By Sandeep Sandhu, Spratt Endicott Solicitors
Going to Court on a family matter can be a daunting experience, however, with careful preparation before the Hearing and seeking legal advice early, you can help minimise that stress.
I am often asked by clients to provide guidance as to what to expect when they represent themselves as a “Litigant in Person” and this article summarises what I would talk through with them before they attend Court.
Remember also, the Judge will know that you are not legally qualified, so do not feel afraid to ask the Judge, or Court staff, if you require any clarification on any aspect of the Court proceedings.
How should I prepare for a Hearing in Court?
- You should have been given or sent a copy of any applications submitted to Court, as well as a Notice of Hearing. The Notice of Hearing will have the case number, the address of the Court at which the hearing will be held, as well as the time of the hearing, the time estimate and date.
- In Family Law proceedings you may be contacted by CAFCASS a few weeks or days prior to the hearing. The Children and Family Court Advisory and Support Service (CAFCASS) is a non-departmental public body in England set up to promote the welfare of children and families involved in Court proceedings.CAFCASS officers are trained social workers who are contacted by the Court prior to a hearing being listed to carry out safeguarding checks with the Police and Local Authority to confirm if there are any known safety risks to the children in the case. In most cases, a CAFCASS officer will contact the parties to discuss any concerns they may have regarding the children.
- In some cases, you may be asked by the Court to file a Position Statement prior to the hearing. These are usually kept to a certain length and require you to set out what your position is in relation to the proceedings and what you would like to happen to move the case forward, explaining clearly your reasons why.You will need to send a copy to the other parties in the case, as well as the Court, by the deadline given. You should also make sure the document has the case number clearly written on it as well as your signature at the end of it, along with the date on which you drafted it.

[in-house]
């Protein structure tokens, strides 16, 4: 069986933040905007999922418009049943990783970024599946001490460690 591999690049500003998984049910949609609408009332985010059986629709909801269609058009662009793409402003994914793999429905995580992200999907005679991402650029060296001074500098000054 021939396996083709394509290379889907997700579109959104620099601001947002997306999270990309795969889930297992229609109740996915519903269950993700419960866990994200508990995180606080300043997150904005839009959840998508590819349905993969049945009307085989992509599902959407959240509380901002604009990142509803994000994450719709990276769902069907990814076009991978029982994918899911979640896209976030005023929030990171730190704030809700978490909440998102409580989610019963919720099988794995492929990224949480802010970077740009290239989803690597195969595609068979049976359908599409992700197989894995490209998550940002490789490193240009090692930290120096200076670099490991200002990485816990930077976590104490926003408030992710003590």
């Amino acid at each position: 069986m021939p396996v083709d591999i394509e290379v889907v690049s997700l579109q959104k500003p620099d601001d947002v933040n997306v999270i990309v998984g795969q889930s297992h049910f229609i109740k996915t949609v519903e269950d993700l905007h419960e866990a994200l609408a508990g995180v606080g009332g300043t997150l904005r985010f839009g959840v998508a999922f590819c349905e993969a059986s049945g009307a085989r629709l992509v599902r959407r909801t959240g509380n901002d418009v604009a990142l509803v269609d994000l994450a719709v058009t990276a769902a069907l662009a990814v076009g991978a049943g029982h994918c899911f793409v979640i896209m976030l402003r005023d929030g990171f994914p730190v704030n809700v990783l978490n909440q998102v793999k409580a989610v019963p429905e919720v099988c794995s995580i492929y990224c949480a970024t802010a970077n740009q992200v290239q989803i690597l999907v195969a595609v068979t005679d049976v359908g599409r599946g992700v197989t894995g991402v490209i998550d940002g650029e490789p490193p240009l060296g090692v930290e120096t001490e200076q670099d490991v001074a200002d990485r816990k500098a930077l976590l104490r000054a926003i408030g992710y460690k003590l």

- If you have a disability, you should inform the Court as soon as possible so that they can try to accommodate your needs to the best of their ability.
- If you are unfamiliar with the Court’s location, it is always worthwhile to pay a visit to the Court before the hearing to see how long it takes you to travel and to see if there is adequate parking.The Court may however, change the location of the Court (for example, to the Magistrates Court) a day or two before the hearing, so always contact the Court the afternoon before the day of the hearing to ensure that there is no change.
- There can be a lot of waiting about at Court so remember to ensure you have made adequate arrangements for any child care or work arrangements.
- Remember to take to Court any Court papers, pen and paper so that you can take notes. You may want to take refreshments with you, although there may be canteen facilities available in the Court building.
What do I need to do when I arrive at Court?
- Remember to dress smartly but comfortably on the day. When attending Court you will need to arrive early (the Notice of Hearing will tell you how early you need to attend) and remember that even though the hearing may be listed for 30 minutes, you could be there for most of the day.
- When you arrive at Court and have cleared security, you should go to the usher’s desk, ensuring you have your Court paperwork with you so that they can recognise the case number and confirm that you have arrived. There may be private rooms available where you can sit and, if so, be sure to let the usher know which room you are in so that they can come and find you. When cases are ready to be heard, the case number will usually be announced over a loudspeaker system so remember to listen out for your case number being announced.